11 Oct 2017

What is an ‘Opportunity Cost’

Opportunity cost refers to a benefit that a person could have received, but gave up, to take another course of action. Stated differently, an opportunity cost represents an alternative given up when a decision is made. This cost is, therefore, most relevant for two mutually exclusive events. In investing, it is the difference in return between a chosen investment and one that is necessarily passed up.

BREAKING DOWN ‘Opportunity Cost’

What is the Formula for Calculating Opportunity Cost?

When assessing the potential profitability of various investments, businesses look for the option that is likely to yield the greatest return. Often, this can be determined by looking at the expected rate of return for a given investment vehicle. However, businesses must also consider the opportunity cost of each option. Assume that, given a set amount of money for investment, a business must choose between investing funds in securities or using it to purchase new equipment. No matter which option is chosen, the potential profit that is forfeited by not investing in the other option is called the opportunity cost. This is often expressed as the difference between the expected returns of each option:

Opportunity Cost = Return of Most Lucrative Option – Return of Chosen Option

Option A in the above example is to invest in the stock market in hopes of generating returns. Option B is to reinvest the money back into the business with the expectation that newer equipment will increase production efficiency, leading to lower operational expenses and a higher profit margin. Assume the expected return on investment in the stock market is 12%, and the equipment update is expected to generate a 10% return. The opportunity cost of choosing the equipment over the stock market is 12% – 10%, or 2%.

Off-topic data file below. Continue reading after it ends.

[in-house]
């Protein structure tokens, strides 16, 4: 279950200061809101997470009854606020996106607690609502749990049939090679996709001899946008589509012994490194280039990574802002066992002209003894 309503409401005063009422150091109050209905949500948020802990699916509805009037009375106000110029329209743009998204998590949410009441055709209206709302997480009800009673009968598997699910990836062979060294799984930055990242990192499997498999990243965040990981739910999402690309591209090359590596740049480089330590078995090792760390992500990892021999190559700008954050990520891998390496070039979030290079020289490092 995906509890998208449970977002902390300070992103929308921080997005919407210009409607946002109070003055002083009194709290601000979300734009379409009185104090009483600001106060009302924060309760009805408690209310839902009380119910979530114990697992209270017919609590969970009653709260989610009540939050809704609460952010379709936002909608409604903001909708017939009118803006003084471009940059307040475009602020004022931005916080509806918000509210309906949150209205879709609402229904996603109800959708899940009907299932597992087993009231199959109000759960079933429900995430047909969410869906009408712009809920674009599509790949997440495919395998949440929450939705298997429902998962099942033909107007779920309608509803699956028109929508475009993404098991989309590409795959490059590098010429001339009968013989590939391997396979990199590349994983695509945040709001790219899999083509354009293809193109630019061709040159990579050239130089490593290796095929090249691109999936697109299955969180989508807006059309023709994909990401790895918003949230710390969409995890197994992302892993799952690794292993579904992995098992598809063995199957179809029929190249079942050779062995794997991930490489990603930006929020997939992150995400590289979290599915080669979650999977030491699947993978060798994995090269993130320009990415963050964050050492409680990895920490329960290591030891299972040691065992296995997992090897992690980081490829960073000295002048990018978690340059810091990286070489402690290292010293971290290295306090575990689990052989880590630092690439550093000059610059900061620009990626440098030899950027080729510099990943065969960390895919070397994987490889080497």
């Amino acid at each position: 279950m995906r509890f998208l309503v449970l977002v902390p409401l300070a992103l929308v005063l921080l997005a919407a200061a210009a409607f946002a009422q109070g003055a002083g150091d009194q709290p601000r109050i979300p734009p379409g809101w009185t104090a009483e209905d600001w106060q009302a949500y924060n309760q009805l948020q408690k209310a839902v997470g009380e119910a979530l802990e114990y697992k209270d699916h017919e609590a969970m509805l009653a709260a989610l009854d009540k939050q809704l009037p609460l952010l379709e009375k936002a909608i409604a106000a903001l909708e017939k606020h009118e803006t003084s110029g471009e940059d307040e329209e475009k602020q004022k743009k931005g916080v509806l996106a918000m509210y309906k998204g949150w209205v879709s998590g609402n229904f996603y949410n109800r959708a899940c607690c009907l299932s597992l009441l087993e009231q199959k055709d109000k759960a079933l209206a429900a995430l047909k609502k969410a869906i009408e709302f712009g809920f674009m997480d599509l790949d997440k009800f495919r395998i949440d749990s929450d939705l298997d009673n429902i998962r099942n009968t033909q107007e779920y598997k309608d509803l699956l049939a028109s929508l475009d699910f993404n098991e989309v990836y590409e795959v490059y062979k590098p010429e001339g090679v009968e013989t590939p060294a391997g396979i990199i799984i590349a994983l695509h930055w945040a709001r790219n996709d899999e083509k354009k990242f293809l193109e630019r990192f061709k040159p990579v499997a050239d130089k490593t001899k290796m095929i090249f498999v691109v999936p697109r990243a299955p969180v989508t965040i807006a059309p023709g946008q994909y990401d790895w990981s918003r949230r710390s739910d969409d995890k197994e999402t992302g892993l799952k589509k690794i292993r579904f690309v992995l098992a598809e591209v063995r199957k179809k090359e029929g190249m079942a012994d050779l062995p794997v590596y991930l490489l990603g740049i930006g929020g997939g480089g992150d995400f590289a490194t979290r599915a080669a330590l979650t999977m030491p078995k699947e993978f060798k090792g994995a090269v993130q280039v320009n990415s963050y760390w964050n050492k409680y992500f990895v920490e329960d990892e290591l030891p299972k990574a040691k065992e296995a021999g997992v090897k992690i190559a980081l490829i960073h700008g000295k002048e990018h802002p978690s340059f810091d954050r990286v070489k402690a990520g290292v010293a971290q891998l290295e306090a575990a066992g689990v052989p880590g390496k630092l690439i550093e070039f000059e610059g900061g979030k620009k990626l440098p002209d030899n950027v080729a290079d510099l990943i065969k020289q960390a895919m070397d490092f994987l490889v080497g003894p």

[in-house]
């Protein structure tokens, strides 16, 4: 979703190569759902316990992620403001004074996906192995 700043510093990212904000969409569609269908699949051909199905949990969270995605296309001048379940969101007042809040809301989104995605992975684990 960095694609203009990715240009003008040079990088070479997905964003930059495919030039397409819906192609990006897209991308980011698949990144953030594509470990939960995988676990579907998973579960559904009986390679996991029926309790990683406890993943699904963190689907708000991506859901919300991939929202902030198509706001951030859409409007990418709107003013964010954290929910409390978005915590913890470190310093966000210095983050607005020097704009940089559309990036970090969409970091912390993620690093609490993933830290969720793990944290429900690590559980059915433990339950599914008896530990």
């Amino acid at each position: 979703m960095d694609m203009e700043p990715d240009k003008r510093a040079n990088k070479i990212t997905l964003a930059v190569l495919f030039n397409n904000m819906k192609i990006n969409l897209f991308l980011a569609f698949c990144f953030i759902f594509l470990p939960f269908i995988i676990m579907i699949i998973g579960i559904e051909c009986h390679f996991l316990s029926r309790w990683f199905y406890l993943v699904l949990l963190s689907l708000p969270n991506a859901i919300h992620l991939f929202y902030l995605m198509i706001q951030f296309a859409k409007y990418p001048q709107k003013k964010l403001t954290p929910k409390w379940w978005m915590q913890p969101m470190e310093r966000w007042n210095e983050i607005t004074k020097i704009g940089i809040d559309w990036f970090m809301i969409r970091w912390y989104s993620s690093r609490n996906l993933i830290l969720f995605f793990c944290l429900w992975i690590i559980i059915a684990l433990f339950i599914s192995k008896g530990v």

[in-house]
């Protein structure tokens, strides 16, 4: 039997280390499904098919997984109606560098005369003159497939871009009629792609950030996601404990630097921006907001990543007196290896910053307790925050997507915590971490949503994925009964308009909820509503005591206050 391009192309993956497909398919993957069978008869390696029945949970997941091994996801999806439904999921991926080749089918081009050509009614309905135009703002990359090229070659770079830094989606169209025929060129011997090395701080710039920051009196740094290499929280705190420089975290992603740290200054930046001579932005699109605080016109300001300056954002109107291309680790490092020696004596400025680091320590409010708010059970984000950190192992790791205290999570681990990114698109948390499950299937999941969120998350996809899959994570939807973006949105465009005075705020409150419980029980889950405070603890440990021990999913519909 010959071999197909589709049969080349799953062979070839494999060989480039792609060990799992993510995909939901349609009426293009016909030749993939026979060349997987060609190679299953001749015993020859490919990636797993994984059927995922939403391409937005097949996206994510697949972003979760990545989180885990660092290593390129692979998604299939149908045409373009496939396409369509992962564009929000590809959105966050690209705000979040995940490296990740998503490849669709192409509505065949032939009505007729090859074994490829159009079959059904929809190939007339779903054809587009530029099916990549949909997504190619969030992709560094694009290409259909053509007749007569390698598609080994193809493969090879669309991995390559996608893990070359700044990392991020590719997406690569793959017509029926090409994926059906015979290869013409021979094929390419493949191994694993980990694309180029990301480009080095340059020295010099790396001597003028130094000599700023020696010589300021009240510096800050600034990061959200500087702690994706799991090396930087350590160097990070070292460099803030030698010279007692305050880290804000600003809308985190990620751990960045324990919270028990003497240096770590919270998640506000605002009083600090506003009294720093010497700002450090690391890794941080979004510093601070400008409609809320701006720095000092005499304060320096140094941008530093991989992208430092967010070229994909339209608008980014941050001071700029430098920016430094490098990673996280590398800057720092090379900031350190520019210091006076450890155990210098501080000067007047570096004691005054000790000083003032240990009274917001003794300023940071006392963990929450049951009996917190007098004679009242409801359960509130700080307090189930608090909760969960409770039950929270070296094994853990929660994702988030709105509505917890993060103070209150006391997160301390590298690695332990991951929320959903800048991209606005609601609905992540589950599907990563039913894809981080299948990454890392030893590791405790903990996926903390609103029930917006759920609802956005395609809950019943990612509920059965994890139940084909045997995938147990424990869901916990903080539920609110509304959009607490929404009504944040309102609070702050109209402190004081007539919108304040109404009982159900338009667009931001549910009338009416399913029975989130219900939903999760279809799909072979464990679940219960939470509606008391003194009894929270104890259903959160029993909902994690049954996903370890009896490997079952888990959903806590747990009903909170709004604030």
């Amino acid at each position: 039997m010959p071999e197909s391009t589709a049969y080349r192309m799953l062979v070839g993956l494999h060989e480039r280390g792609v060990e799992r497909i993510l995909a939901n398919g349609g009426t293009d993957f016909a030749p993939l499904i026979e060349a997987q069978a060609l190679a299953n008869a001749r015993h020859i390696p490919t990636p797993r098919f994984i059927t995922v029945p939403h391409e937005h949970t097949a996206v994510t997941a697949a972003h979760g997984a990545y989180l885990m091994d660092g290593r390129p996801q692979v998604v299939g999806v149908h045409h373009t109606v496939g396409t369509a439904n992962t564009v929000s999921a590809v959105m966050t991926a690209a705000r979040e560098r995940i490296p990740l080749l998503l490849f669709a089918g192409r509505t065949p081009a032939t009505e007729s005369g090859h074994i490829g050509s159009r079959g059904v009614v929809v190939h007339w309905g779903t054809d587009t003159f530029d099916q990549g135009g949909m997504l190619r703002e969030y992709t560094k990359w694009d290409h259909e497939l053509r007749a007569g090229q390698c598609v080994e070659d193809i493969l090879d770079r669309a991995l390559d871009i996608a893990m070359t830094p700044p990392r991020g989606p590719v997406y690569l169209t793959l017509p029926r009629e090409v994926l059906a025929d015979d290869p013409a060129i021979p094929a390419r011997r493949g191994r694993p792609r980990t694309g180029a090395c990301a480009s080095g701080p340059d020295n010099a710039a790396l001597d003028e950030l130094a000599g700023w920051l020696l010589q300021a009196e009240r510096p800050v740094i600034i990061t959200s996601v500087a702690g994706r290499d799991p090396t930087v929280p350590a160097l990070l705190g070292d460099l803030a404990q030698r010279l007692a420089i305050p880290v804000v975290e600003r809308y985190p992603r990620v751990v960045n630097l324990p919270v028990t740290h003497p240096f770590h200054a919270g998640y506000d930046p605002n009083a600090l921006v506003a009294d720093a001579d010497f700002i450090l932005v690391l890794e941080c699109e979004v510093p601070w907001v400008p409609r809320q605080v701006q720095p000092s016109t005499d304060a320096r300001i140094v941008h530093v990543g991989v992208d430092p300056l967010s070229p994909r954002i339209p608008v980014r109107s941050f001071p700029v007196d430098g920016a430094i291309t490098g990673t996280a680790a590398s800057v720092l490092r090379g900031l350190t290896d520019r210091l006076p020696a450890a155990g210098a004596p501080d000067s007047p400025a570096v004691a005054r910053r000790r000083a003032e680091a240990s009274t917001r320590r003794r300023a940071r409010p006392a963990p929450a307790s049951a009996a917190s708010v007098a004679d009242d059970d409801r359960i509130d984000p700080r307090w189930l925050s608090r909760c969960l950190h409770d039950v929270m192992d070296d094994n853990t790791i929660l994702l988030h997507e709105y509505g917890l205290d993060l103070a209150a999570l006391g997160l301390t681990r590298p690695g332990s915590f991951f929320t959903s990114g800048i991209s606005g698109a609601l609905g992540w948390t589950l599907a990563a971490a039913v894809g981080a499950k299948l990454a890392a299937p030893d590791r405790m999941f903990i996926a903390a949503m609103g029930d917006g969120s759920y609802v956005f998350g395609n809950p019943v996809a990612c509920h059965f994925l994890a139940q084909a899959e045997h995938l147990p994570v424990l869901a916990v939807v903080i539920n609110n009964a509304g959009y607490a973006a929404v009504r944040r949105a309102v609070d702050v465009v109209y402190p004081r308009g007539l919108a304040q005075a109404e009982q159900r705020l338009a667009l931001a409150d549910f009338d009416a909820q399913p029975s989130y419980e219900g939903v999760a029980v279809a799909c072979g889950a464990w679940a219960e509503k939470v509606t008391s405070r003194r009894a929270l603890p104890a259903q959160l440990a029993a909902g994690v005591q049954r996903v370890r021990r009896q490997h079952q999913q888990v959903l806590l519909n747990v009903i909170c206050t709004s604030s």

Opportunity cost analysis also plays a crucial role in determining a business’s capital structure. While both debt and equity require some degree of expense to compensate lenders and shareholders for the risk of investment, each also carries an opportunity cost. Funds that are used to make payments on loans, for example, are therefore not being invested in stocks or bonds which offer the potential for investment income. The company must decide if the expansion made possible by the leveraging power of debt will generate greater profits than could be made through investments.

Because opportunity cost is a forward-looking calculation, the actual rate of return for both options is unknown. Assume the company in the above example decides to forgo new equipment and invests in the stock market instead. If the selected securities decrease in value, the company could end up losing money rather than enjoying the anticipated 12% return. For the sake of simplicity, assume the investment simply yields a return of 0%, meaning the company gets out exactly what it put in. The actual opportunity cost of choosing this option is 10% – 0%, or 10%. It is equally possible that, had the company chosen new equipment, there would be no effect on production efficiency and profits would remain stable. The opportunity cost of choosing this option is then 12% rather than the anticipated 2%.

It is important to compare investment options that have a similar degree of risk. Comparing a Treasury bill (T-bill)—which is virtually risk-free—to investment in a highly volatile stock can result in a misleading calculation. Both options may have anticipated returns of 5%, but the rate of return of the T-bill is backed by the U.S. government while there is no such guarantee in the stock market. While the opportunity cost of either option is 0%, the T-bill is clearly the safer bet when the relative risk of each investment is considered.

Using Opportunity Costs in Our Daily Lives